(Bloomberg) – Japan Display Inc., the weak mobile display supplier for Apple Inc., claims to have about a year to decide whether to use the next generation of organic light emitting displays.
While OLED panels are leaner, more energy-efficient and more contrast-rich, JDI's liquid crystal displays maintain a price advantage that will make them competitive on smartphones by 2021, Minoru Kikuoka, the company's new CEO, said in an interview. He believes that a more determined transition to the new technology will be made during this time, and does not respond to plans from specific customers.
When Apple launched its first OLED iPhone in 2017, this was considered the beginning of the end for the LCD's long reign. For Japan Display, which relies a large part of its sales on Apple, this meant trouble as the company lagged behind in developing the new screens. However, the iPhone X, which used an OLED display from Samsung Electronics Co., did not sell as well as expected, and Apple relied on an LCD-based addition to its range of products with the iPhone XR a year later, which made life difficult for the Japanese gave companies some leeway.
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As the smartphone market reaches a plateau and can no longer meet the demand of users already satisfied with their existing devices, that's value for money Relationship up again "We see consumers placing more emphasis on affordability for their smartphone preference," said Kikuoka. "The industry is now gaining new recognition for the price competitiveness of LCDs."
Apple's 2019 phone range includes an LCD model – the Apple iPhone 11, which was priced at $ 50 less than its predecessor – and the company plans to enter in the first half of next year add second iPhone to replace the outdated iPhone 8. The company based in Cupertino, California, however, may be fully switch to OLED for new phones already in 2020. Some older LCD models are still selling, the time for Japan Display expires.
After JDI repeatedly pushed back its mass production of its own OLED screens, JDI is on the verge of bringing its first OLED product to market, Kikuoka said, adding that it will not be a smartphone screen. A person familiar with the matter confirmed in an earlier report that JDI's first OLED is being used in the Apple Watch. The competition in the field of mobile phones would cost billions of dollars in additional investment, money that Japan Display does not have.
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"There was a time when we felt the need to move fast switch to OLED, "said Kikuoka. "Without a partner who could engage on the capital side, we just can not do that."
Composed of the remnants of numerous troubled Japanese display manufacturers in 2012, JDI has disapproved of large investments in LCD capacity and had difficulties fight better competition from South Korean and Chinese rivals. Five years running losses have sent it looking for an overseas capital injection, but the list of potential candidates has continued to shrink. When Kikuoka took the helm in September, the company had just reached a new low and warned that it could have trouble continuing its business if it could not raise new capital. China's Harvest Tech Investment Management Co. withdrew from its rescue plan , This was the last blow since June when Cosgrove Global Ltd., Topnotch Corporate Ltd. and Taiwan's TPK Holding Co. left a consortium that approved an infusion of $ 117 billion ($ 1.1 billion) in April. JDI still expects to receive an investment from Oasis Management Co. and intends to raise a total of 50 billion yen by the end of the year. An unnamed customer who was previously reported to be Apple could bring $ 200 million.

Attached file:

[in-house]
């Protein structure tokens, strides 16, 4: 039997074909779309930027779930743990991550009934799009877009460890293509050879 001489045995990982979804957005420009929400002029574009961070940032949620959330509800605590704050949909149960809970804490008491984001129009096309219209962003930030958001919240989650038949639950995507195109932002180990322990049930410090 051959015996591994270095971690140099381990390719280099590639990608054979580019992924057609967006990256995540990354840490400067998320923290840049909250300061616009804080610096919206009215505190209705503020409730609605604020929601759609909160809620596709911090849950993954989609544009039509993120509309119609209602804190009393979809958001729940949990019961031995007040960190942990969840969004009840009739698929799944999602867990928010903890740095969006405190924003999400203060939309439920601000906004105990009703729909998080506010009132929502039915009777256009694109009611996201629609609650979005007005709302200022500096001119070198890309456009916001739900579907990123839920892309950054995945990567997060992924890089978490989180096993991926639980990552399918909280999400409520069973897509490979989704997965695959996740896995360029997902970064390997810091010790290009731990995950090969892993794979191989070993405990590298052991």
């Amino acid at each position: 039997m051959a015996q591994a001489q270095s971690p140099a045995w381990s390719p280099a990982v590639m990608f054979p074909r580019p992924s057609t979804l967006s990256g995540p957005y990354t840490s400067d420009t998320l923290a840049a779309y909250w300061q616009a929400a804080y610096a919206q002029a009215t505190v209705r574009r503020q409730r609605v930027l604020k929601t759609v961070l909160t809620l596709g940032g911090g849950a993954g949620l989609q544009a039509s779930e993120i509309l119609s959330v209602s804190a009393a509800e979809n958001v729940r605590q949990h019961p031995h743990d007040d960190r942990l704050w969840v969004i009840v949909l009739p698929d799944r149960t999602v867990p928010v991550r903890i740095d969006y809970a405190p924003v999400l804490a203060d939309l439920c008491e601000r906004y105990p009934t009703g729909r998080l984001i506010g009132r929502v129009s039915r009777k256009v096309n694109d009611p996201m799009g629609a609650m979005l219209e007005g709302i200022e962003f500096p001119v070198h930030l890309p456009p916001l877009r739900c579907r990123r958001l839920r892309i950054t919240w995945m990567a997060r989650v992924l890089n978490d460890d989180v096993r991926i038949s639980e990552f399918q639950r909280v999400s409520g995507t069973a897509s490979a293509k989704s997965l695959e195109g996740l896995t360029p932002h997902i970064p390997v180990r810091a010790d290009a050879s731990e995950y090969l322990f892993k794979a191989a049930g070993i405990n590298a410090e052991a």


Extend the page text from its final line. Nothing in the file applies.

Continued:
Chinese screen manufacturers BOE Technology Group Co. and Tianma Microelectronics Co. had also shown interest in JDI's OLED technology, but both have since focused on developing their own versions. Kikuoka said that a real success story in the mass production of OLED panels could bring these companies back to the table in the future. A joint venture in Japan Display's central Japanese Hakusan plant would be the easiest way, but exporting manufacturing know-how to China would also be an option. JDI could also be open to offers from private equity and other sources of finance.
Kikuoka, 57, spent the first part of his career in finance with stops at the Industrial Bank of Japan Ltd. and Merrill Lynch. After more than a decade with electronics suppliers Nitto Denko Corp. and Nidec Corp. In 2017 he moved to the finance department of Japan Display. In May, he was appointed Chief Financial Officer before rising to top position last month.
August, Japan Display reported quarterly revenues at its lowest level since the IPO in 2014, as demand from smartphone makers grew in the near future with no prospect of recovery. The company has laid off around 1,200 employees under a voluntary pension plan, sold some display equipment, and discontinued production at one plant.
Over-investment in factories at the height of the demand cycle is just one of the causes of JDI's current development. According to Kikuoka, the need is high. The company also became a victim of complacency, as it is owned by Innovation Network Corp. from Japan, a state-owned fund that remains the largest shareholder in JDI.
"That led to a culture that allowed losses to persist and felt like someone would do it. Always come to our rescue," he said. "What was missing was a true hunger for aspiration."
– With support from Mark Gurman.
To contact the editors responsible for this story: Edwin Chan at [email protected], Vlad Savov, Colum Murphy
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